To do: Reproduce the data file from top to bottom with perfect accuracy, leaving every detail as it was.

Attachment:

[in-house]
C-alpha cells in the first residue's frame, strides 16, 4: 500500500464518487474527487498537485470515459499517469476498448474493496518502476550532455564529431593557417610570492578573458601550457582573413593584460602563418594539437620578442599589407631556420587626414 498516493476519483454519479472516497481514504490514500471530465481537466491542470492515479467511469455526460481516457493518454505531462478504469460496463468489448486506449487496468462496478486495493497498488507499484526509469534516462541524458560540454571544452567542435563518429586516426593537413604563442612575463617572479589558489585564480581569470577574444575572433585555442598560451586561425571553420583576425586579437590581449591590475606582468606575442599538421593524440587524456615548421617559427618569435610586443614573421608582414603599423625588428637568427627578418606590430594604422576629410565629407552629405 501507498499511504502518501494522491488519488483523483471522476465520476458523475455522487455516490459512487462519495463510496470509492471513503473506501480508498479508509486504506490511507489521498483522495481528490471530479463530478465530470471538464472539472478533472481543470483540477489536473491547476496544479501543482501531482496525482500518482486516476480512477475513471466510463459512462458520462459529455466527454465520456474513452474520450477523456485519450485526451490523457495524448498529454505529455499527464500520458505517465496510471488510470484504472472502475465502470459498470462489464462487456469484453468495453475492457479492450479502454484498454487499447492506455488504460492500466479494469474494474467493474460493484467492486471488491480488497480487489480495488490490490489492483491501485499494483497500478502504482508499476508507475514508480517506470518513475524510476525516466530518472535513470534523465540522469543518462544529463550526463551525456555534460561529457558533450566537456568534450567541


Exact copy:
[in-house]
C-alpha cells in the first residue's frame, strides 16, 4: 500500500464518487474527487498537485470515459499517469476498448474493496518502476550532455564529431593557417610570492578573458601550457582573413593584460602563418594539437620578442599589407631556420587626414 498516493476519483454519479472516497481514504490514500471530465481537466491542470492515479467511469455526460481516457493518454505531462478504469460496463468489448486506449487496468462496478486495493497498488507499484526509469534516462541524458560540454571544452567542435563518429586516426593537413604563442612575463617572479589558489585564480581569470577574444575572433585555442598560451586561425571553420583576425586579437590581449591590475606582468606575442599538421593524440587524456615548421617559427618569435610586443614573421608582414603599423625588428637568427627578418606590430594604422576629410565629407552629405 501507498499511504502518501494522491488519488483523483471522476465520476458523475455522487455516490459512487462519495463510496470509492471513503473506501480508498479508509486504506490511507489521498483522495481528490471530479463530478465530470471538464472539472478533472481543470483540477489536473491547476496544479501543482501531482496525482500518482486516476480512477475513471466510463459512462458520462459529455466527454465520456474513452474520450477523456485519450485526451490523457495524448498529454505529455499527464500520458505517465496510471488510470484504472472502475465502470459498470462489464462487456469484453468495453475492457479492450479502454484498454487499447492506455488504460492500466479494469474494474467493474460493484467492486471488491480488497480487489480495488490490490489492483491501485499494483497500478502504482508499476508507475514508480517506470518513475524510476525516466530518472535513470534523465540522469543518462544529463550526463551525456555534460561529457558533450566537456568534450567541